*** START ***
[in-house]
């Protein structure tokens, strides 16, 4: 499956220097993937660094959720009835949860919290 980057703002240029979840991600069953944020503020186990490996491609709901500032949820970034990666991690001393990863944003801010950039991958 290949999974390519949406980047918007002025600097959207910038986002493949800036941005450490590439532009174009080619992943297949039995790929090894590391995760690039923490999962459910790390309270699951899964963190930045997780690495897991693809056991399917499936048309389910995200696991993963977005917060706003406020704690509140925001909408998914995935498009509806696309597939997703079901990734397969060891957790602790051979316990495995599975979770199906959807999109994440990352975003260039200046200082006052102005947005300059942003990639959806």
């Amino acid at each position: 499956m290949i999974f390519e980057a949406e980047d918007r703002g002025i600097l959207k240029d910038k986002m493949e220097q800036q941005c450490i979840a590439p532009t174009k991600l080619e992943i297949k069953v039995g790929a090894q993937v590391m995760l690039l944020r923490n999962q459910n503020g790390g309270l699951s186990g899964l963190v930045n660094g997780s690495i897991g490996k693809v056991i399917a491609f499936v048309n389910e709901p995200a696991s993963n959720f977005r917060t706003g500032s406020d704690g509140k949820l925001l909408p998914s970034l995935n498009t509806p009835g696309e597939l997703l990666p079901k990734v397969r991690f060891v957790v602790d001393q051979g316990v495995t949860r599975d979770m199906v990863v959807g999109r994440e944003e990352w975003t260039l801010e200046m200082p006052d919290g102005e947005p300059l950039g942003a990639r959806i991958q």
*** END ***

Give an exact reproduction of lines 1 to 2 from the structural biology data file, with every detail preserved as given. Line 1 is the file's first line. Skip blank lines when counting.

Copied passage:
[in-house]
């Protein structure tokens, strides 16, 4: 499956220097993937660094959720009835949860919290 980057703002240029979840991600069953944020503020186990490996491609709901500032949820970034990666991690001393990863944003801010950039991958 290949999974390519949406980047918007002025600097959207910038986002493949800036941005450490590439532009174009080619992943297949039995790929090894590391995760690039923490999962459910790390309270699951899964963190930045997780690495897991693809056991399917499936048309389910995200696991993963977005917060706003406020704690509140925001909408998914995935498009509806696309597939997703079901990734397969060891957790602790051979316990495995599975979770199906959807999109994440990352975003260039200046200082006052102005947005300059942003990639959806």